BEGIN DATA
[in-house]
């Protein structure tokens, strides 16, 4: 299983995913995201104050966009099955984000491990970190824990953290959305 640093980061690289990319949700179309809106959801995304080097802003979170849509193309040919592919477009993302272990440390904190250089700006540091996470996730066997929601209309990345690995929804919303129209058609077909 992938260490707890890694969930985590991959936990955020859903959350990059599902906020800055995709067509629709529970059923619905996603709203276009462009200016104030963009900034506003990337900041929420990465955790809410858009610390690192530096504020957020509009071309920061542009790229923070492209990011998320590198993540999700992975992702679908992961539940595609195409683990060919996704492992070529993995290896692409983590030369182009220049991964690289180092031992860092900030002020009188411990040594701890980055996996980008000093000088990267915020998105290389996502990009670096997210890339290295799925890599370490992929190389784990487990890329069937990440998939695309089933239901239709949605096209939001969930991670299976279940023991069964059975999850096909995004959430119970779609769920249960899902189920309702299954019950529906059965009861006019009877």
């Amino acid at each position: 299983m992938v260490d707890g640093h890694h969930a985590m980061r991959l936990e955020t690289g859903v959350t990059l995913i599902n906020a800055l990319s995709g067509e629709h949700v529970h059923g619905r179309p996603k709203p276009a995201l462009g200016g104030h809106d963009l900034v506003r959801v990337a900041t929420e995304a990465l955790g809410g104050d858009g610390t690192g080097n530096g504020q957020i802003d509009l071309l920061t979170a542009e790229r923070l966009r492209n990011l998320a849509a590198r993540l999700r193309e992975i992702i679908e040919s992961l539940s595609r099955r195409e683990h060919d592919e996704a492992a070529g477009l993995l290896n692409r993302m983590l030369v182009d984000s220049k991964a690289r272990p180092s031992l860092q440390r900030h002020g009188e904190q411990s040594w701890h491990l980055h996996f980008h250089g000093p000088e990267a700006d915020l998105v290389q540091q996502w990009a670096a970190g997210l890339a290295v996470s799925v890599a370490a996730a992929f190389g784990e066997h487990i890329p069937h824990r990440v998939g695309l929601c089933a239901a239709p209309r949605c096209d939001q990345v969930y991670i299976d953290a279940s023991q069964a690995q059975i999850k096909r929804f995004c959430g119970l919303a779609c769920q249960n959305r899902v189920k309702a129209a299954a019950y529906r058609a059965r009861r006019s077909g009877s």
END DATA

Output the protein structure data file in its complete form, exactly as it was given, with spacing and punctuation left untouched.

[in-house]
């Protein structure tokens, strides 16, 4: 299983995913995201104050966009099955984000491990970190824990953290959305 640093980061690289990319949700179309809106959801995304080097802003979170849509193309040919592919477009993302272990440390904190250089700006540091996470996730066997929601209309990345690995929804919303129209058609077909 992938260490707890890694969930985590991959936990955020859903959350990059599902906020800055995709067509629709529970059923619905996603709203276009462009200016104030963009900034506003990337900041929420990465955790809410858009610390690192530096504020957020509009071309920061542009790229923070492209990011998320590198993540999700992975992702679908992961539940595609195409683990060919996704492992070529993995290896692409983590030369182009220049991964690289180092031992860092900030002020009188411990040594701890980055996996980008000093000088990267915020998105290389996502990009670096997210890339290295799925890599370490992929190389784990487990890329069937990440998939695309089933239901239709949605096209939001969930991670299976279940023991069964059975999850096909995004959430119970779609769920249960899902189920309702299954019950529906059965009861006019009877």
């Amino acid at each position: 299983m992938v260490d707890g640093h890694h969930a985590m980061r991959l936990e955020t690289g859903v959350t990059l995913i599902n906020a800055l990319s995709g067509e629709h949700v529970h059923g619905r179309p996603k709203p276009a995201l462009g200016g104030h809106d963009l900034v506003r959801v990337a900041t929420e995304a990465l955790g809410g104050d858009g610390t690192g080097n530096g504020q957020i802003d509009l071309l920061t979170a542009e790229r923070l966009r492209n990011l998320a849509a590198r993540l999700r193309e992975i992702i679908e040919s992961l539940s595609r099955r195409e683990h060919d592919e996704a492992a070529g477009l993995l290896n692409r993302m983590l030369v182009d984000s220049k991964a690289r272990p180092s031992l860092q440390r900030h002020g009188e904190q411990s040594w701890h491990l980055h996996f980008h250089g000093p000088e990267a700006d915020l998105v290389q540091q996502w990009a670096a970190g997210l890339a290295v996470s799925v890599a370490a996730a992929f190389g784990e066997h487990i890329p069937h824990r990440v998939g695309l929601c089933a239901a239709p209309r949605c096209d939001q990345v969930y991670i299976d953290a279940s023991q069964a690995q059975i999850k096909r929804f995004c959430g119970l919303a779609c769920q249960n959305r899902v189920k309702a129209a299954a019950y529906r058609a059965r009861r006019s077909g009877s």